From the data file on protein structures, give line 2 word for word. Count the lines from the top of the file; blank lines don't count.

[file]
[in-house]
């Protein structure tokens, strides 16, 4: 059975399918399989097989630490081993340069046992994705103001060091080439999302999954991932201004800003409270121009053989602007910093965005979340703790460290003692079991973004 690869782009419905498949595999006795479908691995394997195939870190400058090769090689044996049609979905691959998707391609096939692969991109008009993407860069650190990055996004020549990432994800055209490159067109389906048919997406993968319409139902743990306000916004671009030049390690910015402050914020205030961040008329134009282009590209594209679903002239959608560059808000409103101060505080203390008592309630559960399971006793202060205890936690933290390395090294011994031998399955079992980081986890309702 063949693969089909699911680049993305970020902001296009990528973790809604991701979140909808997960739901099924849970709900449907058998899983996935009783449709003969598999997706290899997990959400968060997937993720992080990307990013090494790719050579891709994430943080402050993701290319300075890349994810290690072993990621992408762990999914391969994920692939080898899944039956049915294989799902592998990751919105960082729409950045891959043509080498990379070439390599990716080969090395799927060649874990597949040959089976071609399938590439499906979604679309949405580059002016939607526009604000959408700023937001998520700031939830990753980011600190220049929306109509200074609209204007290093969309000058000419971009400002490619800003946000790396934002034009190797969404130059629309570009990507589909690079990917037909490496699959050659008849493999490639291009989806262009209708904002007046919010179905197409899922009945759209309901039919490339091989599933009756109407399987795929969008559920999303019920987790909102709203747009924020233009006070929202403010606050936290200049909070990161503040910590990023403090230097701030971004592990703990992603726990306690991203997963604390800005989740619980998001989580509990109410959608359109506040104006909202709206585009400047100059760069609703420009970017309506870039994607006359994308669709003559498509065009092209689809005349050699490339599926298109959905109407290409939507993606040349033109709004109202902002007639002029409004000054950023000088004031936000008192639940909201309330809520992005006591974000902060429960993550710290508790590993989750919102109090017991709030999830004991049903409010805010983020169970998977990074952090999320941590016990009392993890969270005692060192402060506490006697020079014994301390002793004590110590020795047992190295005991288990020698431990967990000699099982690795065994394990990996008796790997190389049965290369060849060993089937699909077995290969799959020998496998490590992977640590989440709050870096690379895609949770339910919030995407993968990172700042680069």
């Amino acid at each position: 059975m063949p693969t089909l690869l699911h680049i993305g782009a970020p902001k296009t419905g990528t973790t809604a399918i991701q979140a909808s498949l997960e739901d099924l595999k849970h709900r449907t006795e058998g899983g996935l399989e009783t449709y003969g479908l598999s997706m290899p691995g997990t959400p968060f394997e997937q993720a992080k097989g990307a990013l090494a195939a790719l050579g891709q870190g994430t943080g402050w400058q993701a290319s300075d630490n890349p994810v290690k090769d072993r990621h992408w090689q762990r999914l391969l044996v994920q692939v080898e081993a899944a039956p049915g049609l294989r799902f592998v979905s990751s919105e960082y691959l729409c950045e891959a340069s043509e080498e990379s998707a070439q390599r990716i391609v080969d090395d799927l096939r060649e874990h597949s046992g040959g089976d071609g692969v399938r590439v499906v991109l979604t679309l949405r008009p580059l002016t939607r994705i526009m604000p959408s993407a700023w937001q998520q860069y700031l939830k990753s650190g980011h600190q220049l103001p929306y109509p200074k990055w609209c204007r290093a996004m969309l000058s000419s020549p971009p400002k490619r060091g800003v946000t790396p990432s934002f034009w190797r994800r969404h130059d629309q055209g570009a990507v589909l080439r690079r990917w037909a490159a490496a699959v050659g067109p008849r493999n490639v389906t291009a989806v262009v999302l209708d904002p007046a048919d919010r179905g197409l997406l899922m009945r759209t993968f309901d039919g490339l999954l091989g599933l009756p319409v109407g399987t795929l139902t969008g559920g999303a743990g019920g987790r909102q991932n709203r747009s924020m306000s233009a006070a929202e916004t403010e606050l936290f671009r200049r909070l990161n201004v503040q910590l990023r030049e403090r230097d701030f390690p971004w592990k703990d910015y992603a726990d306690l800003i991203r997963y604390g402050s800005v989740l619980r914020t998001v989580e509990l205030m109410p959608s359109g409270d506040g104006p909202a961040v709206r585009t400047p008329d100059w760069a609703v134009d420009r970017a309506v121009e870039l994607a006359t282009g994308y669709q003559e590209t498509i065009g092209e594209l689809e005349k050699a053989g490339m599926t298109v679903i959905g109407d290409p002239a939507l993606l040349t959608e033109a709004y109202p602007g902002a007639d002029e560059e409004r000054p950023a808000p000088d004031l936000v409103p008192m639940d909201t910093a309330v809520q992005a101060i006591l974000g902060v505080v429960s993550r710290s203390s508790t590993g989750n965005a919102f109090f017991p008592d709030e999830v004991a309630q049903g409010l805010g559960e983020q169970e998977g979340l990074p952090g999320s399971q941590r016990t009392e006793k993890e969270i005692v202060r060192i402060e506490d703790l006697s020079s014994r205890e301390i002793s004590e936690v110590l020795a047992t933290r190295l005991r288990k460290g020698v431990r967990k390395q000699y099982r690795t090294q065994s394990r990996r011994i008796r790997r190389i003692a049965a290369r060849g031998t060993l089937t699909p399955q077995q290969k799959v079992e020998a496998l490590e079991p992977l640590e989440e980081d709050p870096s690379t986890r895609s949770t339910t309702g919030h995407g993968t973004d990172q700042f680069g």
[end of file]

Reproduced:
């Protein structure tokens, strides 16, 4: 059975399918399989097989630490081993340069046992994705103001060091080439999302999954991932201004800003409270121009053989602007910093965005979340703790460290003692079991973004 690869782009419905498949595999006795479908691995394997195939870190400058090769090689044996049609979905691959998707391609096939692969991109008009993407860069650190990055996004020549990432994800055209490159067109389906048919997406993968319409139902743990306000916004671009030049390690910015402050914020205030961040008329134009282009590209594209679903002239959608560059808000409103101060505080203390008592309630559960399971006793202060205890936690933290390395090294011994031998399955079992980081986890309702 063949693969089909699911680049993305970020902001296009990528973790809604991701979140909808997960739901099924849970709900449907058998899983996935009783449709003969598999997706290899997990959400968060997937993720992080990307990013090494790719050579891709994430943080402050993701290319300075890349994810290690072993990621992408762990999914391969994920692939080898899944039956049915294989799902592998990751919105960082729409950045891959043509080498990379070439390599990716080969090395799927060649874990597949040959089976071609399938590439499906979604679309949405580059002016939607526009604000959408700023937001998520700031939830990753980011600190220049929306109509200074609209204007290093969309000058000419971009400002490619800003946000790396934002034009190797969404130059629309570009990507589909690079990917037909490496699959050659008849493999490639291009989806262009209708904002007046919010179905197409899922009945759209309901039919490339091989599933009756109407399987795929969008559920999303019920987790909102709203747009924020233009006070929202403010606050936290200049909070990161503040910590990023403090230097701030971004592990703990992603726990306690991203997963604390800005989740619980998001989580509990109410959608359109506040104006909202709206585009400047100059760069609703420009970017309506870039994607006359994308669709003559498509065009092209689809005349050699490339599926298109959905109407290409939507993606040349033109709004109202902002007639002029409004000054950023000088004031936000008192639940909201309330809520992005006591974000902060429960993550710290508790590993989750919102109090017991709030999830004991049903409010805010983020169970998977990074952090999320941590016990009392993890969270005692060192402060506490006697020079014994301390002793004590110590020795047992190295005991288990020698431990967990000699099982690795065994394990990996008796790997190389049965290369060849060993089937699909077995290969799959020998496998490590992977640590989440709050870096690379895609949770339910919030995407993968990172700042680069």